A friend of mine was burned terribly in a fire.  She later passed on due to damage left by the antibiotics she had to have.  You can read about her here.  I'll be darned if I can find a link, but she provided the initial pilot training to one of the men that was lost in the Columbia shuttle disaster.

    You brought back some good memories.  Her accident, and the results were sad, but her life was very rich and full.  I was better for knowing her.   :)

  •  two separate points (6+ / 0-)

    The devices to recover energy from waste heat will be quite limited in efficiency, because the temperature of the sources aren't all that much higher than ambient temperature. The Carnot limit is severe. Most of the waste heat will still be wasted.

    The new data on proteins are not really out of synch with the conventional modern view of natural selection, which is what's usually meant by "survival of the fittest". It's long been known that evolution is greatly sped up by random non-adaptive variations. They're even used in genetic algorithms for solving optimization problems by computation. Still, it's cool to fill in the story even if the paradigm isn't changed.

    Michael Weissman UID 197542

    by docmidwest on Mon May 23, 2011 at 04:26:57 PM PDT

    •  Even if limited in efficiency is not some heat (6+ / 0-)

      recovery better than none at all?  And who is to say we cannot find more efficient ways to make the conversion?  Some years back people said we could not land on the moon.  In science today much of what was one day fiction is beginning to come true.

      The whole study of evolution and the underlying processes amazes me.  That mathematics may play a part is another fine piece of the pie.  And who can tell what analysis will lead to if people begin to share knowledge and cross subject lines in the future?  We have learned so much and there remains so much more yet to be learned.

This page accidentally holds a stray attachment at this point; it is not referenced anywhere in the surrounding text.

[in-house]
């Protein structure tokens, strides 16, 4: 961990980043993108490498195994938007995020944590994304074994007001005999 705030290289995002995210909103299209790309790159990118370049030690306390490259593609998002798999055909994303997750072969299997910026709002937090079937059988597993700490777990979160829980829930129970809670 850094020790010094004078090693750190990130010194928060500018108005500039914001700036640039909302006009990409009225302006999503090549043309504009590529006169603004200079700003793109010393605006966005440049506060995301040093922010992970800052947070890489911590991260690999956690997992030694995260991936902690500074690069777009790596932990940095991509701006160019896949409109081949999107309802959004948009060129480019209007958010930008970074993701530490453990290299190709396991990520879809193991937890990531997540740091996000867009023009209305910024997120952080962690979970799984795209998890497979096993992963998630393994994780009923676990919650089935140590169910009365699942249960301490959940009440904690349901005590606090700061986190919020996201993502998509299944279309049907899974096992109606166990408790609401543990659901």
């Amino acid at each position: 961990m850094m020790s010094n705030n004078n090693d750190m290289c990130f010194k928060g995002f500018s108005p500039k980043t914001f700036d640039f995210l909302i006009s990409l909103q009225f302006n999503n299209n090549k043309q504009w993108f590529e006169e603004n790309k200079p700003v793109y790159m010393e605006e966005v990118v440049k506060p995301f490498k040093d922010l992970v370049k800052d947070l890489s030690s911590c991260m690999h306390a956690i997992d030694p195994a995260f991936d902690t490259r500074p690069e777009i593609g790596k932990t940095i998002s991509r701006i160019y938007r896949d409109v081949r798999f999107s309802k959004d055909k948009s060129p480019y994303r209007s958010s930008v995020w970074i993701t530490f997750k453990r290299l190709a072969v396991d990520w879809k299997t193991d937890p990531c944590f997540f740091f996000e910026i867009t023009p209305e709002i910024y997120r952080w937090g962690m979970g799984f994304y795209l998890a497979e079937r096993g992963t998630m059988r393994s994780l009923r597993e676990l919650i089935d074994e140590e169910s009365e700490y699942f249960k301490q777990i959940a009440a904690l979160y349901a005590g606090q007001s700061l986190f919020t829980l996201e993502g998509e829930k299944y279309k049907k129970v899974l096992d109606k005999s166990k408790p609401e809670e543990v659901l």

Thanks for visiting.

      Education is a better safeguard of liberty than a standing army.--Edward Everett

      by possum on Mon May 23, 2011 at 05:00:09 PM PDT

      [ Parent ]

      •  some energy recovered (5+ / 0-)

        Yes, it would be great if say 5% or 10% of the waste heat could be recovered in useful form. That would be an enormous contribution. Depending on the process, the Carnot limit can be higher, maybe 30% in cases where the source is unusually hot and there's room for good cooling. There's no chance of getting back most of the lost heat.

        However, no, there has been no hint that the laws of thermodynamics will be broken. The amazing thing is that laws first found ~1820 by Sadi Carnot in practical arguments about steam  engines appear to apply rigorously to everything, including quantum radiation from spacetime horizons. Breaking those laws is not like just doing something real hard.

        I agree that the increasing depth of mathematical modeling of evolution may turn up some interesting things. It should  help model and predict development of resistance to antibiotics, etc.

        Michael Weissman UID 197542

        by docmidwest on Mon May 23, 2011 at 05:35:03 PM PDT

        [ Parent ]

        •  Interesting stuff. (1+ / 0-)
          Recommended by:
          palantir

          You prompted me to read more about Carnot and his theories.  Nice to learn something new and different today.  Thanks.

          Like you say any saving of energy would be massive given the amount that is wasted today.  I believe a recent article said 50% of US energy goes to waste.  That is huge.  Even a small amount save would be large enough to be worthwhile in time.

          This entire field of energy production, transport, consumption, and conservation is a real wonder these days.  Who can tell what will be next?  Only time will tell.

          Is energy your field?

          Education is a better safeguard of liberty than a standing army.--Edward Everett

          by possum on Tue May 24, 2011 at 06:20:23 AM PDT

          [ Parent ]

  •  Denier (7+ / 0-)

    so Saturday I had a conversation with a denier.
    the guy hit all the talking points.
    even mentioned the e-mails

    I'm not good at countering these people.